WildFly Elytron

Using Custom Principals with Elytron

Sometimes, you need to access additional information about an authenticated user. As an example, you may want to know when they logged in, or what information they have on file. Traditionally, this type of information needed to be stored using security realm attributes associated with an identity. Now in WildFly 28, it is possible to use a custom Principal instance instead.

Custom principals allow you to add fields and methods to a Principal. By configuring a custom PrincipalTransformer, you can modify the principal during the authentication process. You can then retrieve this principal, and its functionality, from your application. Let’s take a look at how this works.

Create a custom principal

First, you’ll need to create a custom implementation of the Principal class. The custom principal will be created at the pre-realm stage of authentication, which you can learn more about in this blog post.

Let’s create a class called CustomPrincipal that implements the Principal class. This class will record the time a user logged in. We’ll start with a basic definition of the class, introduce a name field, and override equals() to compare against the name as well:

A basic Principal implementation
package com.company.components;

import java.io.Serializable;
import java.security.Principal;
import java.time.LocalDateTime;

public class CustomPrincipal implements Principal, Serializable {
    private static final long serialVersionUID = 3384494813486178989L;
    private final String name;

    public String getName() {
        return this.name;

    public boolean equals(final Object object) {
        if (object instanceof CustomPrincipal) {
            return this.name.equals( ((CustomPrincipal) object).getName() );
        return false;

Then, let’s introduce a field to store the login time, a getter, and a constructor to set the time:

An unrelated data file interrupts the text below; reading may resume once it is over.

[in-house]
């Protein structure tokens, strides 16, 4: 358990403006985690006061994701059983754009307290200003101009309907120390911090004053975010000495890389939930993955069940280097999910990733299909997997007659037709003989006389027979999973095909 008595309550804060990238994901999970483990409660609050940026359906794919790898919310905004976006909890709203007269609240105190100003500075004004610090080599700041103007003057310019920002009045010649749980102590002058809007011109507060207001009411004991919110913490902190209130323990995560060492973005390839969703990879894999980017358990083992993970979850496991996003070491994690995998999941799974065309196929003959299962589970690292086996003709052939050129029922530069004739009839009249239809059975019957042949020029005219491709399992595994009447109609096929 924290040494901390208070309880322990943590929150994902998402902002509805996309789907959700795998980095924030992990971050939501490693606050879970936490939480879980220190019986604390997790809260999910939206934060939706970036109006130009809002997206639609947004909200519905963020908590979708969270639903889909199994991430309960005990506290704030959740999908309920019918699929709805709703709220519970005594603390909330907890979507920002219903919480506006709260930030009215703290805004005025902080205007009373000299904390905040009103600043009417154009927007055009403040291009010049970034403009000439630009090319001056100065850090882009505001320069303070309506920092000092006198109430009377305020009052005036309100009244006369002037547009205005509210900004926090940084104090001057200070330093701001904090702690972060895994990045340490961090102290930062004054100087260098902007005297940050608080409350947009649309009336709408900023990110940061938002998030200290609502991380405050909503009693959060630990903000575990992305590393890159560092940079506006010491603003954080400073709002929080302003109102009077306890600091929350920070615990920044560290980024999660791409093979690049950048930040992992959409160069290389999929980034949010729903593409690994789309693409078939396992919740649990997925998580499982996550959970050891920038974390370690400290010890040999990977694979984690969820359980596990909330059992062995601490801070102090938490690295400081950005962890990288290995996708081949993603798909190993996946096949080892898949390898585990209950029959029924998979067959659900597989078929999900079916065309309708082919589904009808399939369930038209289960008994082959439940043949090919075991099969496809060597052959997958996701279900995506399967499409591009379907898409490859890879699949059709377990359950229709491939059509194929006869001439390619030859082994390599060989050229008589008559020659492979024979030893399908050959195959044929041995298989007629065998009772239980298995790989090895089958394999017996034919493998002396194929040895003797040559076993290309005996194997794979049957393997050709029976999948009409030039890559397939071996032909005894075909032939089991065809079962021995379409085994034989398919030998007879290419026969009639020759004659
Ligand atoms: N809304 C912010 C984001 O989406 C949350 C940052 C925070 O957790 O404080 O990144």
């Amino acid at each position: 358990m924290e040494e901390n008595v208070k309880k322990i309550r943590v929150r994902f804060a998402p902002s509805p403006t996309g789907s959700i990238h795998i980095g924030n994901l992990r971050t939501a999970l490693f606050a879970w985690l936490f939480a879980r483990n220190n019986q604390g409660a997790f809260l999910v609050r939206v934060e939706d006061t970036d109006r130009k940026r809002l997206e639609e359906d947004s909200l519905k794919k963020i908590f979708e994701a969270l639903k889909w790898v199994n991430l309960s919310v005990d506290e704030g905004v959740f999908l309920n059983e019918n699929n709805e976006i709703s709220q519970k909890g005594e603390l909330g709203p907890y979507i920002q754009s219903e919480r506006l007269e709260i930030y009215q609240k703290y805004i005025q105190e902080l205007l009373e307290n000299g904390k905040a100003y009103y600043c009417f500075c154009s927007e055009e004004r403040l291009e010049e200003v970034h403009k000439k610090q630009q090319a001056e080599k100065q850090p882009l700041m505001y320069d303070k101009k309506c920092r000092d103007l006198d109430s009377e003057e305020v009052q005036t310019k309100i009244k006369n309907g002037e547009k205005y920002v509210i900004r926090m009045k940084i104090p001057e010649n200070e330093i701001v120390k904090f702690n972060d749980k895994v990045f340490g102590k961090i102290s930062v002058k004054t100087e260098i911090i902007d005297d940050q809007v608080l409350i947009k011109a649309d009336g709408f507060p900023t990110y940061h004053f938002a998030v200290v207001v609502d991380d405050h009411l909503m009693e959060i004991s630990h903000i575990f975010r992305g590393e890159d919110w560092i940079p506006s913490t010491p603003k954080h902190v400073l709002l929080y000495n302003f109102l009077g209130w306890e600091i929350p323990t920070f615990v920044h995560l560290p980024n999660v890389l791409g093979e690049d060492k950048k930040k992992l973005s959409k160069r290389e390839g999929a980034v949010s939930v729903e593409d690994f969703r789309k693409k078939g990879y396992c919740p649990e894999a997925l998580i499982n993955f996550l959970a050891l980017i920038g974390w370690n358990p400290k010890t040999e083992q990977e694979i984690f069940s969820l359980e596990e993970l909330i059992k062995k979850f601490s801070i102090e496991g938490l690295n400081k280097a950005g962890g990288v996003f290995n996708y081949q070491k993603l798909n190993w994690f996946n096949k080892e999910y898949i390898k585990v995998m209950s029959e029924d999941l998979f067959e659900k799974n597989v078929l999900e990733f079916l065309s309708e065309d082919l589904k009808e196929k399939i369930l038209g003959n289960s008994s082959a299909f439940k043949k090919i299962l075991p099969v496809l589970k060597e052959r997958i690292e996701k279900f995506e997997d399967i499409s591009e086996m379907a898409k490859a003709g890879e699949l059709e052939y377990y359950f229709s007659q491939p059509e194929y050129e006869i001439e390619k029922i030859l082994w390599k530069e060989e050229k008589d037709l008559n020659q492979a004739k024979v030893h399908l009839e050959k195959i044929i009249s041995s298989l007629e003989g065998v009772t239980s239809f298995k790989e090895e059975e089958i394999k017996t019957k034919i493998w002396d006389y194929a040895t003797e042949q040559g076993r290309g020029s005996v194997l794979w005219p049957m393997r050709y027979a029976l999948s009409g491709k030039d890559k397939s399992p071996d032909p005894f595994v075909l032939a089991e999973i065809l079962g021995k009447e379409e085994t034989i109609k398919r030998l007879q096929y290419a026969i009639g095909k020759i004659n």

Adding login timestamps to the principal
// [...]

public class CustomPrincipal implements Principal, Serializable {
    // [...]
    private final LocalDateTime loginTime;

    public CustomPrincipal(Principal principal, LocalDateTime loginTime) {
        this.name = principal.getName();
        this.loginTime = loginTime;

    /** @return The time at which the user attempted authentication. */
    public LocalDateTime getloginTime() {
        return this.loginTime;

    // [...]

And that’s it! Our custom principal can now provide the time of login.

Create a custom principal transformer

Elytron uses implementations of the PrincipalTransformer interface to modify principals during the authentication. For example, regex-principal-transformer will apply a regular expression to modify the name of a principal. In the same way, we can use a custom-principal-transformer to convert into our CustomPrincipal.

To do this, we’ll implement the PrincipalTransformer interface. In the apply() method, we’ll record the current time and return a new instance of our custom principal:

A custom PrincipalTransformer implementation
package com.company.components;

import java.security.Principal;
import java.time.LocalDateTime;

import org.wildfly.extension.elytron.capabilities.PrincipalTransformer;

public class CustomPrincipalTransformer implements PrincipalTransformer {

    public Principal apply(Principal principal) {
        LocalDateTime loginTime = LocalDateTime.now();
        return new CustomPrincipal(principal, loginTime);

If we needed to pass variables from the server configuration to the transformer, we could also override the initialize() method. You can learn more about custom components in the Elytron documentation.

Configure the custom components

Now, we can configure WildFly to use our custom components. First, package the custom principal and transformer into a JAR. Then, with WildFly running, open the WildFly CLI in a terminal session, and add a new module that contains our archive:

[standalone@localhost:9990 /] module add --name=custom-principal-components \